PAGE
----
Flying High

Recent acquisitions and a focus on quality help airline supplier take flight
Magazine Contributor
3 min read

This story appears in the July 1997 issue of Business Start-Ups magazine. Subscribe »

The company: Kellstrom Industries Inc. in Sunrise, Florida, is a rapidly growing independent dealer of refurbished jet engines and parts.

Markets: As a fast-growing player in the $3.75 billion aircraft engine parts industry, Kellstrom provides its products to 26 major airlines worldwide. The current trend of airlines outsourcing is providing independents such as Kellstrom with growth opportunities.

The company is one of the few resellers of its type to have received ISO 9000 quality certification, an important factor as safety and quality become larger purchasing determinants than price in the wake of recent airline safety problems. The Federal Aviation Administration requires airlines to use only accredited suppliers, and partly due to the ISO 9000 certification, Kellstrom has obtained approved supplier status from more than 50 customers in six countries.

The Sizzle: Kellstrom's top seven officers have a combined 135 years of experience in the aircraft industry. Their depth of experience and worldwide industry contacts are a driving factor behind their success. Earlier this year, when Kellstrom bought out its former rival, the $22 million International Aircraft Support Inc., it acquired complementary product lines that today power more than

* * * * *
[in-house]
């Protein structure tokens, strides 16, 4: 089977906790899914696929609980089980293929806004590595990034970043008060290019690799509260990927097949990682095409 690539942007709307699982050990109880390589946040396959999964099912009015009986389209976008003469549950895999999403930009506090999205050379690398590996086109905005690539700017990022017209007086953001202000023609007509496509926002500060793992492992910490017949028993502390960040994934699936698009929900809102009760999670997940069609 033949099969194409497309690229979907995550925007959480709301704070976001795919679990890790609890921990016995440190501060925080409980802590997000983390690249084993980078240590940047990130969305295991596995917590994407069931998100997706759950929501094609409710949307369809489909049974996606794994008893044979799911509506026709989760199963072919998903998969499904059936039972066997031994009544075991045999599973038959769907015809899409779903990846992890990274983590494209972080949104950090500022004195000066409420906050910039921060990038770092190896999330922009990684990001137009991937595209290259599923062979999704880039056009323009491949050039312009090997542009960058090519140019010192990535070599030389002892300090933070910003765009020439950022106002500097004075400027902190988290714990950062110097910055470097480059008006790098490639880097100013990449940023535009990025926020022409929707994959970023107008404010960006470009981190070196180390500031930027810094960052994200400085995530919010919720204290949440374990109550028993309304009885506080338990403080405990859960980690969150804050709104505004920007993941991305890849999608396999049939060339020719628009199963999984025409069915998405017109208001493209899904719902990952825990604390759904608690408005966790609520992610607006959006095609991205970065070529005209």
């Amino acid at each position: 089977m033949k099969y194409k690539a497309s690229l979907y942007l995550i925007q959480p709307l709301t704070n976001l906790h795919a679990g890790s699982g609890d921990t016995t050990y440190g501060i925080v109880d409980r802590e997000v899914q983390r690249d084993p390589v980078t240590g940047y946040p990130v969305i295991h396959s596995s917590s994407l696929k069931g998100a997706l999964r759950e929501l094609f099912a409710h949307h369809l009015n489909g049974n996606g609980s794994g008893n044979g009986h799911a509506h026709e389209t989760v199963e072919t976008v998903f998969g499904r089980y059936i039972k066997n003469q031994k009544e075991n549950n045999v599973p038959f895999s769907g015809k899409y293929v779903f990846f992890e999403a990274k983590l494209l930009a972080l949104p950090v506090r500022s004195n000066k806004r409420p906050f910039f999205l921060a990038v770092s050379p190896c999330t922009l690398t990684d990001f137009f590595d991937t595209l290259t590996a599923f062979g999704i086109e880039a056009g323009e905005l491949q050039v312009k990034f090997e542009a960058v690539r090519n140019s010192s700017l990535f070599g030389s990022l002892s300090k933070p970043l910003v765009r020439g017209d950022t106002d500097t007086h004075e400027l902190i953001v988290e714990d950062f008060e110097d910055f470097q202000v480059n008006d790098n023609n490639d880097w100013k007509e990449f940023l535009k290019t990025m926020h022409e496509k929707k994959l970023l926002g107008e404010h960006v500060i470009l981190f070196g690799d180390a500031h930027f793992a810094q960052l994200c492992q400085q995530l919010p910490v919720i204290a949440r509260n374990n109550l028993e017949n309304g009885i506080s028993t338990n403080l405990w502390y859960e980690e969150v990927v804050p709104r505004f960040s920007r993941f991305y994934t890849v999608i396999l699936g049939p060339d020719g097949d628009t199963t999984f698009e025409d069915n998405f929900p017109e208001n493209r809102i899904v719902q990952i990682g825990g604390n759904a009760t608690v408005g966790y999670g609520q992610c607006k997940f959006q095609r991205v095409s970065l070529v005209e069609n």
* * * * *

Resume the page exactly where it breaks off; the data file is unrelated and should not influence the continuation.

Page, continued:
65 percent of the world's aircraft.

Reduced inventories at major airlines in response to financial controls, shrinking lists of approved suppliers, worldwide deregulation and projected growth in numbers of passengers are all trends that should provide additional opportunities for Kellstrom.

The Risks: Revenue slowdown could occur if the company is unable to continue making financially prudent acquisitions. However, since the industry is highly fragmented, with many small suppliers that may be acquired, the risk is not significant over the near term.

Historical Financial Performance: Since 1994, revenues have increased from $8.2 million to $24.9 million last year. During the first half of 1996, European sales nearly quintupled. The explosive growth in overall sales and earnings is largely attributable to increased working capital and available credit sources.

Projected Financial Performance: With the airline industry likely to become even more selective, Kellstrom should be able to maintain above-normal growth for the foreseeable future. Present financing should be sufficient for revenue growth to $150 million within the next two years. Projections in the chart (left) are based on current operations and the company's potential to use capital in ways that will boost earnings per share, such as through prudent acquisitions. Given the company's rapid growth and industry position, the price-earnings ratio should reach 18 to 20 in the next two years.

The Outlook ast and projected sales and earnings

Year 1995 1996 1997* 1998*

Revenues ($M) $14.7 $24.9 $75 $100

Net income ($M) $1.4 $2.6 $8.1 $11.3

Revenue growth rate N/A 69% 273% 47%

Earnings growth rate N/A 85% 311% 39%

Shares outstanding (M) 7.2 8.2 8.9 9.6

Share price N/A N/A $18 $24

At A Glance

Name: Kellstrom Industries Inc.

Reported 1996 revenues:
$24.9 million

Reported 1996 net income:
$2.6 million

Recent price: $13.63 (3/31/97)

Price-earnings ratio: 14.5
(1997 estimate)

Market: OTC

Symbol: Kell


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